Why I Love Improv — by Mark Logsdon

IMAGINATION

I tried out for my college improv group on a whim – I didn’t know what it was (I had never seen them perform) nor had I ever done improv before.  All I knew is that I liked making people laugh and I thought I might meet some fun people.  Immediately after joining the group and participating in my first improv rehearsals, I discovered that I had met the most fun and best people and that doing improv with them was just a complete and utter joy.  That was over 11 years ago.  I haven’t stopped doing improv since then.

It’s true the reason that I, and I suppose many people, start doing improv is because they want to make other people laugh.  The secret is, however, that the true pleasure of improv is not making others laugh; it’s that you are surrounded by friends who are making you laugh all the time.  This is why I love improv.  Actually, there are a bunch of reasons why I love improv, but that is a huge one.

To understand why this experience is so amazing, let’s break it down.  What do you need to do improv?  1 or more people.  Anything else?  Nope.  What do you get out of it?  Characters, emotions, thoughts, musings, satire, exploration, and many, many laughs.  That is incredible.  It’s pure, unadulterated imagination running wild.  The last time we were even allowed to do that is when we were kids.  Remember how great being a kid is?  It’s that feeling again but we’re adults. 


There are elements within every single improv scene that resonate with me on so many levels: When I’m feeling stressed, there is release.  When I’m stuck, there is inspiration.  When I’m happy, there is laughter.  When I’m sad, there is laughter.  Pretty much whenever I need it, there is laughter.

So, that makes it sound like I need improv as therapy (which, honestly, improv is kind of great to work some stuff out), but improv is also a celebration.  It allows me to celebrate and express my thoughts and feelings about the world.  The people in my life, the thoughts I have throughout my day, and the emotions I carry about certain subjects – all of that kind of just accidentally explodes out of you during improv.  It makes me realize how important these people and things are to me and I appreciate them even more.  I love that free expression.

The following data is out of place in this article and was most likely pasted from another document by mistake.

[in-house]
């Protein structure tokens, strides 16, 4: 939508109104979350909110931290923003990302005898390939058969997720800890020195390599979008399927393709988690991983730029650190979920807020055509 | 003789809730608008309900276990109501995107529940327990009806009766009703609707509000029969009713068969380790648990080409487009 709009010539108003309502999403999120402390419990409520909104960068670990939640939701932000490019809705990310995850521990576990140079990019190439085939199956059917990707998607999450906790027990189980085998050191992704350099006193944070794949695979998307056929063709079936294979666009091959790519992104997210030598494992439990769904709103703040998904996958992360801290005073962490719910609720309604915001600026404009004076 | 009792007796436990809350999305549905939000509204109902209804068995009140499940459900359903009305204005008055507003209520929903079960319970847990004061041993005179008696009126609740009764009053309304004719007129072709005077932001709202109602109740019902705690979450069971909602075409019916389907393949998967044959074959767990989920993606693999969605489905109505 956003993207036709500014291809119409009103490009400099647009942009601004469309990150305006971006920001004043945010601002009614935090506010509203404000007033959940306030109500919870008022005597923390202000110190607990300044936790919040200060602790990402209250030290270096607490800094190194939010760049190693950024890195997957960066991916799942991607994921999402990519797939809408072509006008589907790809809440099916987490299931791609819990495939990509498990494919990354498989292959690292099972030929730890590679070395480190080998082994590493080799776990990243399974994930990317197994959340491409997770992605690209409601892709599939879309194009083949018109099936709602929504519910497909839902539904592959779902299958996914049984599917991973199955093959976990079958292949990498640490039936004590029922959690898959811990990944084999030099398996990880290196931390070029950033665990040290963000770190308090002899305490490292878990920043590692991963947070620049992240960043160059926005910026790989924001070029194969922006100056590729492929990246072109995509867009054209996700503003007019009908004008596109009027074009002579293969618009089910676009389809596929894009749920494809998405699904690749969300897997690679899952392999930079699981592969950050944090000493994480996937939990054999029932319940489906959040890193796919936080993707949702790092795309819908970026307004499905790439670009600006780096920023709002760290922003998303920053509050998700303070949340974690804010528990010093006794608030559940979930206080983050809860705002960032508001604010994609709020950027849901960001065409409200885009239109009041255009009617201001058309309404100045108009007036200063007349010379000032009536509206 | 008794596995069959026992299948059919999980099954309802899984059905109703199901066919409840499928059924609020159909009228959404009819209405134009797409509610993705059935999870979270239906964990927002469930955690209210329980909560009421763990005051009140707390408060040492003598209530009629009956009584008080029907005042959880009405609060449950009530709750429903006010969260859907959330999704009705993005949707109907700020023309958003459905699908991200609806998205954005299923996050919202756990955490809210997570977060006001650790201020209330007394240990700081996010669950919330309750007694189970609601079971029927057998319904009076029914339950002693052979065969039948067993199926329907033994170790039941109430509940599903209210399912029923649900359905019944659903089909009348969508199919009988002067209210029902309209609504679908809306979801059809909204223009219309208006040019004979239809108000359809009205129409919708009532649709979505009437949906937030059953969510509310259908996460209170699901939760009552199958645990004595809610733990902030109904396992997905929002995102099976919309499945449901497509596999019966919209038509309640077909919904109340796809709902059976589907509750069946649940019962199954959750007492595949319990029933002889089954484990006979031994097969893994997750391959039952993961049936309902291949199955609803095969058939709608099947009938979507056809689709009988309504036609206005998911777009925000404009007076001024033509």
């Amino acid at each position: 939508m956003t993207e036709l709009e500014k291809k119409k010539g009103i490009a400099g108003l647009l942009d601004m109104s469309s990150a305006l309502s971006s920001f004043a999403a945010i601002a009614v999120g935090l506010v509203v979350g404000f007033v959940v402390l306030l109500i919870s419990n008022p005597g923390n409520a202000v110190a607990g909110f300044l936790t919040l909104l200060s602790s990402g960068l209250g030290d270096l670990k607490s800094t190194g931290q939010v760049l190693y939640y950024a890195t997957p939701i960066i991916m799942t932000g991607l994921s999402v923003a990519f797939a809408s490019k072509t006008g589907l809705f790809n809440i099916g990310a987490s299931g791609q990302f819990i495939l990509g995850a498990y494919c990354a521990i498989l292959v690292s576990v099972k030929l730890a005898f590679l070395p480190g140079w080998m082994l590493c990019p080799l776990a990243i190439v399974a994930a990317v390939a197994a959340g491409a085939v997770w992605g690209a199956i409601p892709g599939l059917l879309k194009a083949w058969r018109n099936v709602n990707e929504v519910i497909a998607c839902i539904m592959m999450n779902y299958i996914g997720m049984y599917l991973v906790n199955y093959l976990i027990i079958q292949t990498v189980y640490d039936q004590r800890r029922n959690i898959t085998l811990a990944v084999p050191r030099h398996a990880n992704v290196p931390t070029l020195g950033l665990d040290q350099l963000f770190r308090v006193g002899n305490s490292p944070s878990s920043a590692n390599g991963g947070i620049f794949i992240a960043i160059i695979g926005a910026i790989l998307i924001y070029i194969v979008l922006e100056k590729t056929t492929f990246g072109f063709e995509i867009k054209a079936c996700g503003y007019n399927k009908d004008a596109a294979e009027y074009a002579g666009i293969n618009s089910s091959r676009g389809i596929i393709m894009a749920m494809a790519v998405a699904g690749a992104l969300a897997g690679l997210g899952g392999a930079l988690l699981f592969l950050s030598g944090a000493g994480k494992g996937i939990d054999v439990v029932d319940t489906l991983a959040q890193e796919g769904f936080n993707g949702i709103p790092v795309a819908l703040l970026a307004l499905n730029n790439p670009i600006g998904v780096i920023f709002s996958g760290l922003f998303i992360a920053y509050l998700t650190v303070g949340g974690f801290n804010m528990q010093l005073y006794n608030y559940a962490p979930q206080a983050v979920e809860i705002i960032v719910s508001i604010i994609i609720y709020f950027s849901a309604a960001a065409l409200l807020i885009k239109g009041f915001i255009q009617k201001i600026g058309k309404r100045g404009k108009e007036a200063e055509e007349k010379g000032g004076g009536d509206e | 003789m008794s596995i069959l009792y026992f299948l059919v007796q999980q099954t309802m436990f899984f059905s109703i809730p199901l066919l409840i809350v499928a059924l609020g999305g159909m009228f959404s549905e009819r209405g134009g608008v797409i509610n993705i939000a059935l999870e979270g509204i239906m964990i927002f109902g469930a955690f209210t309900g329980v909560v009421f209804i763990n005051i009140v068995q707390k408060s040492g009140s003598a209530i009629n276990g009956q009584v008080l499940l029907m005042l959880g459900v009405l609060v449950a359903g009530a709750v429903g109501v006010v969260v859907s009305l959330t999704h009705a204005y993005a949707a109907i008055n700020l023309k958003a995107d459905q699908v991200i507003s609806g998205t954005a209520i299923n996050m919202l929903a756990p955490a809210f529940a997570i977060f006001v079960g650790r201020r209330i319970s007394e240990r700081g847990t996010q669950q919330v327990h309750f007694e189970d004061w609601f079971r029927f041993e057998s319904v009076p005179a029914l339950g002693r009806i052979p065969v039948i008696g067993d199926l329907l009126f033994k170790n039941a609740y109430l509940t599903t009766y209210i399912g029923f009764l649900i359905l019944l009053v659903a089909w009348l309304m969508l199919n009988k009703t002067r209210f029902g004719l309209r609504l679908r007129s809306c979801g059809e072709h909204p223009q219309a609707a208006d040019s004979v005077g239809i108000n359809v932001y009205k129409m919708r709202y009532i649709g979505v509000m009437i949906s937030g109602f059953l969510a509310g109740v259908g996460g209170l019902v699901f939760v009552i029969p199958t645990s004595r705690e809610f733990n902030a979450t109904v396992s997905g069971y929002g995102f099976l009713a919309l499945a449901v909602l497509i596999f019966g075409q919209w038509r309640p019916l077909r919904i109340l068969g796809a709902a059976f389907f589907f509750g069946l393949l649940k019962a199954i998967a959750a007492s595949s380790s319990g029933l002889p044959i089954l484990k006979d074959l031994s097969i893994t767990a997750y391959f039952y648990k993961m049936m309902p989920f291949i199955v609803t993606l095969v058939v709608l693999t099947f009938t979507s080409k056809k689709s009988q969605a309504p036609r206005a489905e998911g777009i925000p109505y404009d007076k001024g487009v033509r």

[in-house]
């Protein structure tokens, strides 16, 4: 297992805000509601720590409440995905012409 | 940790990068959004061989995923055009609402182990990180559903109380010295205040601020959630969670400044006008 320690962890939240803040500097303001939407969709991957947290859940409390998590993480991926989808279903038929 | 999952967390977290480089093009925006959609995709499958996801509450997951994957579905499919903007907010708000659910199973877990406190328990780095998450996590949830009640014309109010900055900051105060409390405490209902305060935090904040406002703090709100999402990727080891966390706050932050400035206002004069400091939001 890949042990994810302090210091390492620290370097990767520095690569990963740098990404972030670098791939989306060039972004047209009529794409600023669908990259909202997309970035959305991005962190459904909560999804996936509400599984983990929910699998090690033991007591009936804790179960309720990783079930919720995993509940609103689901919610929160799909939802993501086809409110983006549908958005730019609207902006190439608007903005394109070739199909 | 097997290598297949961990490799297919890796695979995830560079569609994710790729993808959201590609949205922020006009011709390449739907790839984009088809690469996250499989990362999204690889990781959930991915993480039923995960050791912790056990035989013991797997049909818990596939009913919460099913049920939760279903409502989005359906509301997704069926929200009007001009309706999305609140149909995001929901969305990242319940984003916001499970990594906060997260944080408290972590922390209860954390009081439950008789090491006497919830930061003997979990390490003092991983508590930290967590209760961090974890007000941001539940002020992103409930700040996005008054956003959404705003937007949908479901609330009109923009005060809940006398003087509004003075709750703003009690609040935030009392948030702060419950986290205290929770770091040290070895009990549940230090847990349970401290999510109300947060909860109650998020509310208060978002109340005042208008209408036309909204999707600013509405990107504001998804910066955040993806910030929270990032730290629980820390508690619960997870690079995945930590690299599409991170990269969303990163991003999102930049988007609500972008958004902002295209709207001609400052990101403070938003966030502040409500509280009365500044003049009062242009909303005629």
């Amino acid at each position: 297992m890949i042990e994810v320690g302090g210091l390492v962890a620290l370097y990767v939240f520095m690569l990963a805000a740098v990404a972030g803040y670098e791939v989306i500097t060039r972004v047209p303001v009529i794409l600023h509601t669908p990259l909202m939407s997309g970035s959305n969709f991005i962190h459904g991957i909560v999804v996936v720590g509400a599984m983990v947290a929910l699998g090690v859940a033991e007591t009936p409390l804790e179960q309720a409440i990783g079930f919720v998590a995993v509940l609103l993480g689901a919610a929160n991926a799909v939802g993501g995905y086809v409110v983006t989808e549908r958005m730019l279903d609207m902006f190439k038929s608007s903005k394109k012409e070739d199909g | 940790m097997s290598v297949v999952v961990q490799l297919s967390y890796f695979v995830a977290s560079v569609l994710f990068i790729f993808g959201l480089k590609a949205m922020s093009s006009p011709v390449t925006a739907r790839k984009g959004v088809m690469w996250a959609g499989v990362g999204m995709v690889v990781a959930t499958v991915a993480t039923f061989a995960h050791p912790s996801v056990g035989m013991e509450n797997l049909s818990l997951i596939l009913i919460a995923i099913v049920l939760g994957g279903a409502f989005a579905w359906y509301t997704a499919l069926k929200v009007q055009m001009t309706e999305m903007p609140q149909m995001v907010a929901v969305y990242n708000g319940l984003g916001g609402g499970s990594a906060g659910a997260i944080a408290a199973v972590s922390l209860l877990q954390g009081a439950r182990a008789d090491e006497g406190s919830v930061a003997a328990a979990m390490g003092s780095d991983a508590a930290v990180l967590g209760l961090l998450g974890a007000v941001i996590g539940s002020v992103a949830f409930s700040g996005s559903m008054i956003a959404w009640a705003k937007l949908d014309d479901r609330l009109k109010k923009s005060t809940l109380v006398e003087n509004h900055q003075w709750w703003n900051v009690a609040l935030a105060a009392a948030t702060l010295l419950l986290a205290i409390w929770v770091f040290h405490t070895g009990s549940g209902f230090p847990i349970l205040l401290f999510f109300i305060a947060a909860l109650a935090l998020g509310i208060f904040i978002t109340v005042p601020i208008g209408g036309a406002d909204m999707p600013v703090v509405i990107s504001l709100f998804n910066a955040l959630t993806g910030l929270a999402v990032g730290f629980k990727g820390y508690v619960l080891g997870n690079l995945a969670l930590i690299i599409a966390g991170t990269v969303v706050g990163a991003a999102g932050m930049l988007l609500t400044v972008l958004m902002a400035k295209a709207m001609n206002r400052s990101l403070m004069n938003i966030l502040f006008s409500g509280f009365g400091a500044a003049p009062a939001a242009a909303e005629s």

Now, earlier I said that the one of the best parts of improv isn’t making other people laugh; it’s all those people who are making you laugh.  This is still true.  But also, it does feel good to make other people laugh!  Beyond that, performing improv gives me confidence in the other areas of my life.  There are many intimidating social situations where I have to remember “Hey, Mark—last night, you performed on a stage in front of strangers without any script at all.  Right now, you’re just trying to make small talk with a Starbucks employee.  You can do this!”  I find that I need that encouragement A LOT.

Improv also gives me a sense of purpose.  I feel like I can help people laugh who really need to laugh.  Or maybe I can push people to think and change their mind about ideas they previously held sacred.  Sometimes your improv scenes take on a life of their own and you end up exploring into some pretty dark places, but the rewarding part is when you look into those dark places and find the humanity within.  I mean, I know that’s rare, but I’m a roll here and feeling good about improv! (See? Confidence!)

Anyway, there are a lot of reasons why I love improv and why I continue to do it, but the main reason goes back to my first experience.  I still meet the most fun and best people.  My hilarious friends still make me laugh really hard almost every day.  And so, improv is still a complete and utter joy.

Mark Logsdon has been studying and performing improv in Chicago since 2006. He has completed the training program at iO Chicago where he performs with the Harold team, Sears Tower, and coaches the Harold team, Big Judy. Mark has appeared in several productions at The Annoyance Theater, including Flames and Blazes, Frenz Finds It!, National Sensation, and Jimmy of Nazareth. Mark has also directed several productions at the Chemically Imbalanced Theater, including Creature Feature, Moral Hazard, and Pas De Deux. Mark plays Dungeons & Dragons regularly.

You must be logged in to post a comment